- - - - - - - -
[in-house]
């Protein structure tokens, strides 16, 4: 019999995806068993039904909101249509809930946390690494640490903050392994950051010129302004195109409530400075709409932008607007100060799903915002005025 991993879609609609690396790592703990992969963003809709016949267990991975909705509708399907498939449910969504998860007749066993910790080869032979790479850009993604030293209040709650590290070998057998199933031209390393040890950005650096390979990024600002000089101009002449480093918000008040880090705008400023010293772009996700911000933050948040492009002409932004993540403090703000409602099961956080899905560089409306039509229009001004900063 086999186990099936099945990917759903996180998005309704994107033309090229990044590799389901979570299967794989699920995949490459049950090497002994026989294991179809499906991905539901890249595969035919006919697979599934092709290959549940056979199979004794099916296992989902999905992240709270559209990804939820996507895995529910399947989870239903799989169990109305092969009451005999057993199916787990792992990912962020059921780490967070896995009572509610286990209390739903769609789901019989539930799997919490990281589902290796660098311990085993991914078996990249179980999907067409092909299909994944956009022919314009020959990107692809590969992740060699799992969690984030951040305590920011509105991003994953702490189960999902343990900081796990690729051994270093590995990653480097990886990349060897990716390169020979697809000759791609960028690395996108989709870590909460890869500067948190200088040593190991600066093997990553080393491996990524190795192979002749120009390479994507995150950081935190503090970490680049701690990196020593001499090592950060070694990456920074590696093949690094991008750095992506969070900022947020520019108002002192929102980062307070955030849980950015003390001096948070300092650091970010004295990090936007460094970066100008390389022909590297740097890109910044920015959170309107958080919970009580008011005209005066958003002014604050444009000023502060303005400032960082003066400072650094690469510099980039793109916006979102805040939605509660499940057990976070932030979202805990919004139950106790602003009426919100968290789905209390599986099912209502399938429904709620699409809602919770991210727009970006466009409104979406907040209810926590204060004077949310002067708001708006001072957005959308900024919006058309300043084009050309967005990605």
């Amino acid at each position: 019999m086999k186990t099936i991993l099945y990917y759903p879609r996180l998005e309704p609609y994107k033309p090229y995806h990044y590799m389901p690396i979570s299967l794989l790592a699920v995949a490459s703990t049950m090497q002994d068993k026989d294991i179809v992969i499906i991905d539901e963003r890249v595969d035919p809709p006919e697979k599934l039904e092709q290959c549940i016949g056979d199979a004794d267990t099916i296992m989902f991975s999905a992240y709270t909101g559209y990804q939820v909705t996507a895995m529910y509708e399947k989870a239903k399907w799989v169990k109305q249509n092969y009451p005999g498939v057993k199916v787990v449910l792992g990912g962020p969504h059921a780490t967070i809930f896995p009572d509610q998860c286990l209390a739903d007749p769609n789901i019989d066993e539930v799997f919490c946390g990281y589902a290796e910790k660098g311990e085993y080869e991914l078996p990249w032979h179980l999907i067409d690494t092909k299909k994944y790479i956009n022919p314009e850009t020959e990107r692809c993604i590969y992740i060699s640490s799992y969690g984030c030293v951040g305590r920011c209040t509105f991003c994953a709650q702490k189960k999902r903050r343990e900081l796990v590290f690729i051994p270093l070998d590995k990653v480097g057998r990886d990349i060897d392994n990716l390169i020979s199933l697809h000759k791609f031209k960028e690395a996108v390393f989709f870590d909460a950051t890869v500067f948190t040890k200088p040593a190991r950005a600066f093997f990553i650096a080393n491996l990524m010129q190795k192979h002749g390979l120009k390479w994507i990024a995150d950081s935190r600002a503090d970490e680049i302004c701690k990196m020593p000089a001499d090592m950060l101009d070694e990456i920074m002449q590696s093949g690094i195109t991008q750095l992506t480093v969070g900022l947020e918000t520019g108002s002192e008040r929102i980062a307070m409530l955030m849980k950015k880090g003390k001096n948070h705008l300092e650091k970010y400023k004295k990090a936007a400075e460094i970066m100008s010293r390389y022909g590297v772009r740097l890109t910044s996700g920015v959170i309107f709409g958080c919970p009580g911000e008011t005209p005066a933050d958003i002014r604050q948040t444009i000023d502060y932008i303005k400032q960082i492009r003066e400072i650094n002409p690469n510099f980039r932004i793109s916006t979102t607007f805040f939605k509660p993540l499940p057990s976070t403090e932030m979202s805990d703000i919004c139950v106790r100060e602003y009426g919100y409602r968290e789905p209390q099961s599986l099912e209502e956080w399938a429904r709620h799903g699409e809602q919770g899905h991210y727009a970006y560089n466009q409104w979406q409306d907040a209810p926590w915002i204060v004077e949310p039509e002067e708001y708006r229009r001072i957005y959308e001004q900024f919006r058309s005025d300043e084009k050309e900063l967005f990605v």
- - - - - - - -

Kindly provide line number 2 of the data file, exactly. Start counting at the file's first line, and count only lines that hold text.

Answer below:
């Protein structure tokens, strides 16, 4: 019999995806068993039904909101249509809930946390690494640490903050392994950051010129302004195109409530400075709409932008607007100060799903915002005025 991993879609609609690396790592703990992969963003809709016949267990991975909705509708399907498939449910969504998860007749066993910790080869032979790479850009993604030293209040709650590290070998057998199933031209390393040890950005650096390979990024600002000089101009002449480093918000008040880090705008400023010293772009996700911000933050948040492009002409932004993540403090703000409602099961956080899905560089409306039509229009001004900063 086999186990099936099945990917759903996180998005309704994107033309090229990044590799389901979570299967794989699920995949490459049950090497002994026989294991179809499906991905539901890249595969035919006919697979599934092709290959549940056979199979004794099916296992989902999905992240709270559209990804939820996507895995529910399947989870239903799989169990109305092969009451005999057993199916787990792992990912962020059921780490967070896995009572509610286990209390739903769609789901019989539930799997919490990281589902290796660098311990085993991914078996990249179980999907067409092909299909994944956009022919314009020959990107692809590969992740060699799992969690984030951040305590920011509105991003994953702490189960999902343990900081796990690729051994270093590995990653480097990886990349060897990716390169020979697809000759791609960028690395996108989709870590909460890869500067948190200088040593190991600066093997990553080393491996990524190795192979002749120009390479994507995150950081935190503090970490680049701690990196020593001499090592950060070694990456920074590696093949690094991008750095992506969070900022947020520019108002002192929102980062307070955030849980950015003390001096948070300092650091970010004295990090936007460094970066100008390389022909590297740097890109910044920015959170309107958080919970009580008011005209005066958003002014604050444009000023502060303005400032960082003066400072650094690469510099980039793109916006979102805040939605509660499940057990976070932030979202805990919004139950106790602003009426919100968290789905209390599986099912209502399938429904709620699409809602919770991210727009970006466009409104979406907040209810926590204060004077949310002067708001708006001072957005959308900024919006058309300043084009050309967005990605």